The scientific goal of the Hollings Cancer Center (HCC) Developmental Cancer Therapeutics (DCT) Program is to discover and characterize unique agents and pathways that will impact the development of more effective cancer therapies and to translate these discoveries into clinical applications by using proof-of principle, early phase clinical and correlative science studies. The DCT Program is co-led by Kenneth D. Tew, PhD and Carolyn D. Britten, MD. The DCT Program is organized around three themes of scientific investigation: ? Elucidation of Cellular Signaling Pathways. ? Modulation of Redox and Cellular Stress Response. ? Development of Small Molecule Chemotherapeutic Agents. The 46 members of the DCT Program, representing 12 departments within the College of Medicine and the College of Pharmacy, have 87 active grants/contracts totaling $11.7M in cancer research funding ($7.7 in peer-reviewed funding and $3.7M from the NCI). In 2012 the DCT Program implemented 65 early phase (pilot. Phase I, Phase l/ll, and Phase II) interventional treatment clinical trials, of which 25 were invesfigator initiated;224 patients were enrolled onto all DCT Program interventional treatment studies. In the past five years, DCT Program members produced 305 cancer-focused publications with 17% of these representing inter-programmatic and 35% intra-programmatic collaborations and 48% from mulfi-insfitutional collaborations.

Public Health Relevance

Members of the Developmental Cancer Therapeutics Program are linked by synergistic research interests with a focus on drug discovery and development. Collaborations between this program's clinical and laboratory investigators are leading to development of new clinical cancer trials.

Agency
National Institute of Health (NIH)
Institute
National Cancer Institute (NCI)
Type
Center Core Grants (P30)
Project #
2P30CA138313-06
Application #
8695806
Study Section
Subcommittee G - Education (NCI)
Project Start
2009-04-01
Project End
2019-03-31
Budget Start
2014-06-20
Budget End
2015-03-31
Support Year
6
Fiscal Year
2014
Total Cost
$30,754
Indirect Cost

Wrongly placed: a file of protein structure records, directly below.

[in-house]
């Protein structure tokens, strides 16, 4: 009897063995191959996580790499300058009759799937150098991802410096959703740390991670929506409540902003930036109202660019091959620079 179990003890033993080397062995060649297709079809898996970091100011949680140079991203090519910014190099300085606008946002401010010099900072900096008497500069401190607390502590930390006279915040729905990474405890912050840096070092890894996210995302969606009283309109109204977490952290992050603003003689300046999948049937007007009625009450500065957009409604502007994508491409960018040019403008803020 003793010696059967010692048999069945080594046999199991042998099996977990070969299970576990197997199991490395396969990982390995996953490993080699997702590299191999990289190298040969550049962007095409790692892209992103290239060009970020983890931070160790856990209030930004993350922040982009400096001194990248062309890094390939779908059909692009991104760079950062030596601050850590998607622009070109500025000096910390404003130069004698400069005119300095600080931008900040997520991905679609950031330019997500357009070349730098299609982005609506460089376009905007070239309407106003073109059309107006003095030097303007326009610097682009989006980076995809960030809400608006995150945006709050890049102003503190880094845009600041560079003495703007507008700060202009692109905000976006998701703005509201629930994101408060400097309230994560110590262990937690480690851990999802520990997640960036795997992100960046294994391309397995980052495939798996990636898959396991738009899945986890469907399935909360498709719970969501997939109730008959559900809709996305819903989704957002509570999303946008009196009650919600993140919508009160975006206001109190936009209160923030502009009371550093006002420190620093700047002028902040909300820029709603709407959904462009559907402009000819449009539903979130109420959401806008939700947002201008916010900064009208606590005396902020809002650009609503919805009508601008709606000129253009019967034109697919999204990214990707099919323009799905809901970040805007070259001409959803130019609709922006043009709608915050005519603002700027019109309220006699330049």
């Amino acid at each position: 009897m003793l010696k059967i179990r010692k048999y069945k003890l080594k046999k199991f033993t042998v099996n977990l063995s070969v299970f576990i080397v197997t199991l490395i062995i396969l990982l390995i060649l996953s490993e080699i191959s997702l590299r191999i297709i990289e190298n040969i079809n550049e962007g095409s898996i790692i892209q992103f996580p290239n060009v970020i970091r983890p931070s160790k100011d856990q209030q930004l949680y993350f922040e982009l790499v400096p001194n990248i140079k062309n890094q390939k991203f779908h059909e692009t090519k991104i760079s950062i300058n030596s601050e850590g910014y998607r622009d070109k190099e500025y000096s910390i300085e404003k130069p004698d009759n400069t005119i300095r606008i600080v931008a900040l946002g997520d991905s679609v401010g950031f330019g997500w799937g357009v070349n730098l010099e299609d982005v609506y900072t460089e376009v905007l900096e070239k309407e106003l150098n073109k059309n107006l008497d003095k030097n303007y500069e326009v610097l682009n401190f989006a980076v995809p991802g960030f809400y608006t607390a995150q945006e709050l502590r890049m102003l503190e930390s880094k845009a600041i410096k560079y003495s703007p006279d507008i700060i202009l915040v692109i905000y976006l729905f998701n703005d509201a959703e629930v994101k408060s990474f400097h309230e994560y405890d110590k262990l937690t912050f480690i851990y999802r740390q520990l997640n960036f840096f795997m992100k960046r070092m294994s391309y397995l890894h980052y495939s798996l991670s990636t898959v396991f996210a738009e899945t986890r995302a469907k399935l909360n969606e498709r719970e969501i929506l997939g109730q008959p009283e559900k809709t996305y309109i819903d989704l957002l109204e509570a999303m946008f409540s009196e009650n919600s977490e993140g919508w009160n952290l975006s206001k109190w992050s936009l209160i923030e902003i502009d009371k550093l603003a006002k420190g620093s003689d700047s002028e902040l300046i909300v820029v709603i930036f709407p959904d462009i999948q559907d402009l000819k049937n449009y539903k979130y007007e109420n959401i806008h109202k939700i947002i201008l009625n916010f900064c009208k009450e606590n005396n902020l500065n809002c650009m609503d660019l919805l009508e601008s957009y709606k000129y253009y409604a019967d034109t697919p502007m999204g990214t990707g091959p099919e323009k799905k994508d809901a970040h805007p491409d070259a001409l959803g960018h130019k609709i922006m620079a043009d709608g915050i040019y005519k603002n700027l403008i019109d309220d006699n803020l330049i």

$10,213
Name
Medical University of South Carolina
Department
Type
DUNS #
183710748
City
Charleston
State
SC
Country
United States
Zip Code
29403
Welch, Brandon M; Wiley, Kevin; Pflieger, Lance et al. (2018) Review and Comparison of Electronic Patient-Facing Family Health History Tools. J Genet Couns 27:381-391
Luque, John S; Tarasenko, Yelena N; Li, Hong et al. (2018) Utilization of Cervical Cancer Screening Among Hispanic Immigrant Women in Coastal South Carolina. J Racial Ethn Health Disparities 5:588-597
Panganiban, Clarisse H; Barth, Jeremy L; Darbelli, Lama et al. (2018) Noise-induced dysregulation of Quaking RNA binding proteins contributes to auditory nerve demyelination and hearing loss. J Neurosci :
Furukawa, Brian S; Pastis, Nicholas J; Tanner, Nichole T et al. (2018) Comparing Pulmonary Nodule Location During Electromagnetic Bronchoscopy With Predicted Location on the Basis of Two Virtual Airway Maps at Different Phases of Respiration. Chest 153:181-186
Vila├ža, Rita; Barros, Ivo; Matmati, Nabil et al. (2018) The ceramide activated protein phosphatase Sit4 impairs sphingolipid dynamics, mitochondrial function and lifespan in a yeast model of Niemann-Pick type C1. Biochim Biophys Acta Mol Basis Dis 1864:79-88
Pandey, Janardan P; Namboodiri, Aryan M; Armeson, Kent E et al. (2018) IGHG, IGKC, and FCGR genes and endogenous antibody responses to GARP in patients with breast cancer and matched controls. Hum Immunol 79:632-637
Mulligan, Jennifer K; Patel, Kunal; Williamson, Tucker et al. (2018) C3a receptor antagonism as a novel therapeutic target for chronic rhinosinusitis. Mucosal Immunol 11:1375-1385
Zhu, Yun; Wang, Cindy; Becker, Scott A et al. (2018) miR-145 Antagonizes SNAI1-Mediated Stemness and Radiation Resistance in Colorectal Cancer. Mol Ther 26:744-754
Tomko, Rachel L; Gray, Kevin M; Oppenheimer, Stephanie R et al. (2018) Using REDCap for ambulatory assessment: Implementation in a clinical trial for smoking cessation to augment in-person data collection. Am J Drug Alcohol Abuse :1-16
Wolfe, A M; Dunlap, K M; Smith, A C et al. (2018) Myxoma Virus M083 Is a Virulence Factor Which Mediates Systemic Dissemination. J Virol 92:

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